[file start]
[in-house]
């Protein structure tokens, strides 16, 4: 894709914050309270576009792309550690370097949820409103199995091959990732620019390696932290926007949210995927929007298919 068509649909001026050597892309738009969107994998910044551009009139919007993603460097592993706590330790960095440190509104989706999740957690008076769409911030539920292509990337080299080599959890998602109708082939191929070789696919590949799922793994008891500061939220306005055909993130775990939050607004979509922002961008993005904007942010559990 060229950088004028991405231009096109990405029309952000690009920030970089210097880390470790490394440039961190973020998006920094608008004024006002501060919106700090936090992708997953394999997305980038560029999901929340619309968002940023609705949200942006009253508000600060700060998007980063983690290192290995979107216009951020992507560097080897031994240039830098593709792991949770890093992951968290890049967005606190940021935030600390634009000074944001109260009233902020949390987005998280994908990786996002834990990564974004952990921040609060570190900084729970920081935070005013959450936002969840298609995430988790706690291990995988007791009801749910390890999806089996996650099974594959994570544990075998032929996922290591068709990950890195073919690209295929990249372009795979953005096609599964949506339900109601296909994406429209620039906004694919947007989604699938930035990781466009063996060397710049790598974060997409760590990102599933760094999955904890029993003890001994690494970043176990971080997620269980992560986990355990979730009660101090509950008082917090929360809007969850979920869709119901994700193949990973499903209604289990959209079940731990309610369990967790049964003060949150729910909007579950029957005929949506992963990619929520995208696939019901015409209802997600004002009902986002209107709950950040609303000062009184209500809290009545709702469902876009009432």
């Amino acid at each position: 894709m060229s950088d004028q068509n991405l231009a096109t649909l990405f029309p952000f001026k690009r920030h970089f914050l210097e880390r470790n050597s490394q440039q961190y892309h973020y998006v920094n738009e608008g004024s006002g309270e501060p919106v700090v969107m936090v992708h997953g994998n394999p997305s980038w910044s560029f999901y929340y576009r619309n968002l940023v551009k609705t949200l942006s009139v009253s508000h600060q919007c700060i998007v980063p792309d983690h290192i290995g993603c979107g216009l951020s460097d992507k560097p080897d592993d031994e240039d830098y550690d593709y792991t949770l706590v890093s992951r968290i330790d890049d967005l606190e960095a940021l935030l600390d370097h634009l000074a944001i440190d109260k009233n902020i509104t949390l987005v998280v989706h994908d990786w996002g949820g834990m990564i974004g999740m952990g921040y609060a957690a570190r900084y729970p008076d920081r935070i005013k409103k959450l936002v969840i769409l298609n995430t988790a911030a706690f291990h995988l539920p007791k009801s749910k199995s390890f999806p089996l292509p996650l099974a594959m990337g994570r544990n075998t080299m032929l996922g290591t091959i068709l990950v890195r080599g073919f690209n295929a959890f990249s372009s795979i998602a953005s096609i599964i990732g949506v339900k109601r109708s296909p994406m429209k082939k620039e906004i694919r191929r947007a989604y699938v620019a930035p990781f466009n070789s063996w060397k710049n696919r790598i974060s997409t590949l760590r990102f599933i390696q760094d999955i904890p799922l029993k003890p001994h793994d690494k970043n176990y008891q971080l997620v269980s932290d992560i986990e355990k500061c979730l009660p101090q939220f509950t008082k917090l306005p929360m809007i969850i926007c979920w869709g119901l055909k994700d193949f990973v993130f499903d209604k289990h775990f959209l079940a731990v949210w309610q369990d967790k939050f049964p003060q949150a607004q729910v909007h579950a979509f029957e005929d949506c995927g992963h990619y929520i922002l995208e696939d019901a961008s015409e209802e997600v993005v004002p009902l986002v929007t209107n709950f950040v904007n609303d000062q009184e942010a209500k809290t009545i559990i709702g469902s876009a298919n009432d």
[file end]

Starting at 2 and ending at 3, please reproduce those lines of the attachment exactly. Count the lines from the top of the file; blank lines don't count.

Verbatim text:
């Protein structure tokens, strides 16, 4: 894709914050309270576009792309550690370097949820409103199995091959990732620019390696932290926007949210995927929007298919 068509649909001026050597892309738009969107994998910044551009009139919007993603460097592993706590330790960095440190509104989706999740957690008076769409911030539920292509990337080299080599959890998602109708082939191929070789696919590949799922793994008891500061939220306005055909993130775990939050607004979509922002961008993005904007942010559990 060229950088004028991405231009096109990405029309952000690009920030970089210097880390470790490394440039961190973020998006920094608008004024006002501060919106700090936090992708997953394999997305980038560029999901929340619309968002940023609705949200942006009253508000600060700060998007980063983690290192290995979107216009951020992507560097080897031994240039830098593709792991949770890093992951968290890049967005606190940021935030600390634009000074944001109260009233902020949390987005998280994908990786996002834990990564974004952990921040609060570190900084729970920081935070005013959450936002969840298609995430988790706690291990995988007791009801749910390890999806089996996650099974594959994570544990075998032929996922290591068709990950890195073919690209295929990249372009795979953005096609599964949506339900109601296909994406429209620039906004694919947007989604699938930035990781466009063996060397710049790598974060997409760590990102599933760094999955904890029993003890001994690494970043176990971080997620269980992560986990355990979730009660101090509950008082917090929360809007969850979920869709119901994700193949990973499903209604289990959209079940731990309610369990967790049964003060949150729910909007579950029957005929949506992963990619929520995208696939019901015409209802997600004002009902986002209107709950950040609303000062009184209500809290009545709702469902876009009432």
């Amino acid at each position: 894709m060229s950088d004028q068509n991405l231009a096109t649909l990405f029309p952000f001026k690009r920030h970089f914050l210097e880390r470790n050597s490394q440039q961190y892309h973020y998006v920094n738009e608008g004024s006002g309270e501060p919106v700090v969107m936090v992708h997953g994998n394999p997305s980038w910044s560029f999901y929340y576009r619309n968002l940023v551009k609705t949200l942006s009139v009253s508000h600060q919007c700060i998007v980063p792309d983690h290192i290995g993603c979107g216009l951020s460097d992507k560097p080897d592993d031994e240039d830098y550690d593709y792991t949770l706590v890093s992951r968290i330790d890049d967005l606190e960095a940021l935030l600390d370097h634009l000074a944001i440190d109260k009233n902020i509104t949390l987005v998280v989706h994908d990786w996002g949820g834990m990564i974004g999740m952990g921040y609060a957690a570190r900084y729970p008076d920081r935070i005013k409103k959450l936002v969840i769409l298609n995430t988790a911030a706690f291990h995988l539920p007791k009801s749910k199995s390890f999806p089996l292509p996650l099974a594959m990337g994570r544990n075998t080299m032929l996922g290591t091959i068709l990950v890195r080599g073919f690209n295929a959890f990249s372009s795979i998602a953005s096609i599964i990732g949506v339900k109601r109708s296909p994406m429209k082939k620039e906004i694919r191929r947007a989604y699938v620019a930035p990781f466009n070789s063996w060397k710049n696919r790598i974060s997409t590949l760590r990102f599933i390696q760094d999955i904890p799922l029993k003890p001994h793994d690494k970043n176990y008891q971080l997620v269980s932290d992560i986990e355990k500061c979730l009660p101090q939220f509950t008082k917090l306005p929360m809007i969850i926007c979920w869709g119901l055909k994700d193949f990973v993130f499903d209604k289990h775990f959209l079940a731990v949210w309610q369990d967790k939050f049964p003060q949150a607004q729910v909007h579950a979509f029957e005929d949506c995927g992963h990619y929520i922002l995208e696939d019901a961008s015409e209802e997600v993005v004002p009902l986002v929007t209107n709950f950040v904007n609303d000062q009184e942010a209500k809290t009545i559990i709702g469902s876009a298919n009432d």